Clothing - Street

The more I rode, the less I saw a need for street clothes. Oh sure, you need the sort of street clothes that can be worn on the bike in foul weather (North Face long sleeve shirt, etc), warm socks, etc. I doubt I'll take long pants on future rides, opting instead to use my bike tights as long pants. I did wear my Supplex shorts often as pajamas, clothes for the laundromat, a swim suit, etc. I'm still not sure about my Teva sandals, but do think I need a change of footwear once in a while, especially for climbing mountains.

Camping Gear

High quality lightweight camping gear is essential. I picked what I thought was the best I could buy at any price. I wanted a small 2 man tent so I had room for my gear and me inside. I chose to use a synthetic sleeping bag instead of down because traveling every day, I never had an opportunity to dry out my bag and the newest synthetics are almost as compact as down bags.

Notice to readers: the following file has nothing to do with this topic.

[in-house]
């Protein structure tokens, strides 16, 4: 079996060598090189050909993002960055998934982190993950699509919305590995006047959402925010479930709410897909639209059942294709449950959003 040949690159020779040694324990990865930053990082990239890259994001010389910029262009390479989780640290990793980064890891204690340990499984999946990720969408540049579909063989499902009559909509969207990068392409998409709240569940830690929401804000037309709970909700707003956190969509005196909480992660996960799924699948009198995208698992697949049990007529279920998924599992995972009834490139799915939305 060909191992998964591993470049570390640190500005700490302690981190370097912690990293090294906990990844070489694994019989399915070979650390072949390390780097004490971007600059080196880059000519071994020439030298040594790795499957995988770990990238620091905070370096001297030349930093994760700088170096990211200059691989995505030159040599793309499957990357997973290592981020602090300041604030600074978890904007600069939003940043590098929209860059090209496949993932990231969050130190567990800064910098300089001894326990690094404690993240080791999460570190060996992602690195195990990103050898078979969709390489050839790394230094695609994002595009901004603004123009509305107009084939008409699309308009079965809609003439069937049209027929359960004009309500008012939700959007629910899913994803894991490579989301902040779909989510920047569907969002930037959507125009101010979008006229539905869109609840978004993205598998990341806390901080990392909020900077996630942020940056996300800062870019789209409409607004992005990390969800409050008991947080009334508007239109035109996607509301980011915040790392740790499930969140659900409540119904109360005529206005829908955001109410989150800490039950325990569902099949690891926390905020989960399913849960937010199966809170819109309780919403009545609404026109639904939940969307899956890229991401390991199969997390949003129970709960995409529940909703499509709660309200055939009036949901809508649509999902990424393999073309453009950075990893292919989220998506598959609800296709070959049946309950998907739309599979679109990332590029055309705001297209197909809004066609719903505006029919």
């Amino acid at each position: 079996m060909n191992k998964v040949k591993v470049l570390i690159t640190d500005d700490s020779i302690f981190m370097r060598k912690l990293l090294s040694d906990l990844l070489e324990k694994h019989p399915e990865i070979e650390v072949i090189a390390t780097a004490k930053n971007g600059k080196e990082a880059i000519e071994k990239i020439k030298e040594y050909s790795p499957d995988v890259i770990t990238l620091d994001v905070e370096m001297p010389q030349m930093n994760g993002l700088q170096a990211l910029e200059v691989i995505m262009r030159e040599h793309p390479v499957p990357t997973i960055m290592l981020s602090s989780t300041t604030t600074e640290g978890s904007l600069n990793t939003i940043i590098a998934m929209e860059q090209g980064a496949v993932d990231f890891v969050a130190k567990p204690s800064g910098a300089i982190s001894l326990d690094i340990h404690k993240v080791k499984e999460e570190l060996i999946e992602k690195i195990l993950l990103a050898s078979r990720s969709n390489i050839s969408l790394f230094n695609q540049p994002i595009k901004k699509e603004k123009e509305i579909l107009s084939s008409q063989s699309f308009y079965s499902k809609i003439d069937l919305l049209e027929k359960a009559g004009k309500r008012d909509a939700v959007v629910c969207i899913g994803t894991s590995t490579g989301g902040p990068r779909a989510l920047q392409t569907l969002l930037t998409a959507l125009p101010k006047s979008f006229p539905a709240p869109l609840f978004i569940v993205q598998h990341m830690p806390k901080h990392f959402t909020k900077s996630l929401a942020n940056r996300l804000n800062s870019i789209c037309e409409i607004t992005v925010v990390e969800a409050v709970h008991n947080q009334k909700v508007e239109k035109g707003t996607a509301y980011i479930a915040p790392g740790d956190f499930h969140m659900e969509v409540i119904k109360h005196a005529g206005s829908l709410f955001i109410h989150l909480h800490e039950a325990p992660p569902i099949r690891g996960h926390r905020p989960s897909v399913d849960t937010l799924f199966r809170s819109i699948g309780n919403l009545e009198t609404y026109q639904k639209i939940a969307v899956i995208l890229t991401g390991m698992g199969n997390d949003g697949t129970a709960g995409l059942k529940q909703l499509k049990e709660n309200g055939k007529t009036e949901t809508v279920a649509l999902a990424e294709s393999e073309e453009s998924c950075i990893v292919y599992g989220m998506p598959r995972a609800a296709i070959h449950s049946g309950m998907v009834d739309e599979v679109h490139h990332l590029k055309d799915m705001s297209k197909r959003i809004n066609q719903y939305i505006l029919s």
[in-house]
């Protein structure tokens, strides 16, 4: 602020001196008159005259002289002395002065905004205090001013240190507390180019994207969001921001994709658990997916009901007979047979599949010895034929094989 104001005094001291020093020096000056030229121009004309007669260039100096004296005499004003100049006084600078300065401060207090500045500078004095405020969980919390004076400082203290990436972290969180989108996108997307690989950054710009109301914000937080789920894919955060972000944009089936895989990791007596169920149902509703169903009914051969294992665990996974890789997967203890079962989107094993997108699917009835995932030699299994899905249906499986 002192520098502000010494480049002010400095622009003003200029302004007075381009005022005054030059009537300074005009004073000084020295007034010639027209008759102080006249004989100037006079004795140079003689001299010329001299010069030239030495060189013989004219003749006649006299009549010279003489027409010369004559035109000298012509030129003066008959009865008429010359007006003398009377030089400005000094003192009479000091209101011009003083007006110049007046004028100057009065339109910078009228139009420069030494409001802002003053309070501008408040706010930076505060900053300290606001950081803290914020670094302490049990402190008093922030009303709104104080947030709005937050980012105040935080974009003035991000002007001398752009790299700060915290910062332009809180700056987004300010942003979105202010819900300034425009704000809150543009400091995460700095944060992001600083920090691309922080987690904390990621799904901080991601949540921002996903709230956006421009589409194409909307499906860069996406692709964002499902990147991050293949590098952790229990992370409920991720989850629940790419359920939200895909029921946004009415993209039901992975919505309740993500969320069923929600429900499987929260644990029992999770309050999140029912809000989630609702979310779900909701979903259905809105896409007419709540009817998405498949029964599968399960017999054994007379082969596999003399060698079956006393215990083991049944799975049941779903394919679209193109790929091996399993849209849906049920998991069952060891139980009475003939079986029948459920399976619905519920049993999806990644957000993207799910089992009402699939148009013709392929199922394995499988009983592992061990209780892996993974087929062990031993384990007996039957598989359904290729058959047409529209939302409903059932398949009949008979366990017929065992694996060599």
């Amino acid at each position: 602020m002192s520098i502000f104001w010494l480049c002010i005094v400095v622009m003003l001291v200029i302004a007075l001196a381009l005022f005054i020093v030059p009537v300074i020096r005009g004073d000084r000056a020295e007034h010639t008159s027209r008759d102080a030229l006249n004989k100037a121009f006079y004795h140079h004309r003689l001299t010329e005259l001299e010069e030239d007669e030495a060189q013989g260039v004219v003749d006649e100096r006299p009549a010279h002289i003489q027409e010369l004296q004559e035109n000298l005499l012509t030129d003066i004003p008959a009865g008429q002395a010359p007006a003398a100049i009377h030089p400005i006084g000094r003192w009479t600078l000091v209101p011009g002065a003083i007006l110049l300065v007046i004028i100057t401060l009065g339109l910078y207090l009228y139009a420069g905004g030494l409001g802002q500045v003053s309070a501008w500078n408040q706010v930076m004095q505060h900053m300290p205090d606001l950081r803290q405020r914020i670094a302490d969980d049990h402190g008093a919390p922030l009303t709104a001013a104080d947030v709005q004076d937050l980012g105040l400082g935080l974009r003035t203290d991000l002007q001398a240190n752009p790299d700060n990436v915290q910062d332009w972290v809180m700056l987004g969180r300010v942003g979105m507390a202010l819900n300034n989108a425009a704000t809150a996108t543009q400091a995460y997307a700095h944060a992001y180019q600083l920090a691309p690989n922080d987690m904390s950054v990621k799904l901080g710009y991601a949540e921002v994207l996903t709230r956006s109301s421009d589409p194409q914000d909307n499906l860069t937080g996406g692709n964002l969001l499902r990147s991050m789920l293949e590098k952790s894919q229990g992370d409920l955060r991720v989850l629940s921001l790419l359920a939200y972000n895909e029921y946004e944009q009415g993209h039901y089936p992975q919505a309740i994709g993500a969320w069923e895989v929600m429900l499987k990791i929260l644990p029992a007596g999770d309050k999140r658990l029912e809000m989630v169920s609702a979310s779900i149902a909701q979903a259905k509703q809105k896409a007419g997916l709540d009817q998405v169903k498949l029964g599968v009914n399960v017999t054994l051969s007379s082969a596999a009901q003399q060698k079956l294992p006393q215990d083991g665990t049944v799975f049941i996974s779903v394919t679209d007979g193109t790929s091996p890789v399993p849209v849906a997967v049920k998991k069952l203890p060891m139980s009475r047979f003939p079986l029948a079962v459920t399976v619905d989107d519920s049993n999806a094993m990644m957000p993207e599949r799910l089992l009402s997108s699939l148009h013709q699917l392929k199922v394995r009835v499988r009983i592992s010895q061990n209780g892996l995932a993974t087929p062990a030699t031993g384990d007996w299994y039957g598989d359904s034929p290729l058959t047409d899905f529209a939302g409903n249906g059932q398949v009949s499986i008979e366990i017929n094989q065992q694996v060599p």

The choices of personal gear are personal, but keep weight in mind even in this category.


OneZips are best for items fitting in 1/2 gallon and gallon containers. For bigger items, Dow makes 2 gallon zip-lok bags and there are always the usual twist-tie trash bags. I saw some nice heavyweight polyethylene bags for sale at laundromats on my trip.

High Tech Gear

As I've stressed repeatedly, I was quite pleased with my high-tech gear. I wouldn't consider taking anything but a Macintosh laptop on a trans-continental bicycle trip. See the Equipment Review page for details.

Feel free to drop me an email message if you have a suggestion for bettering this packing list.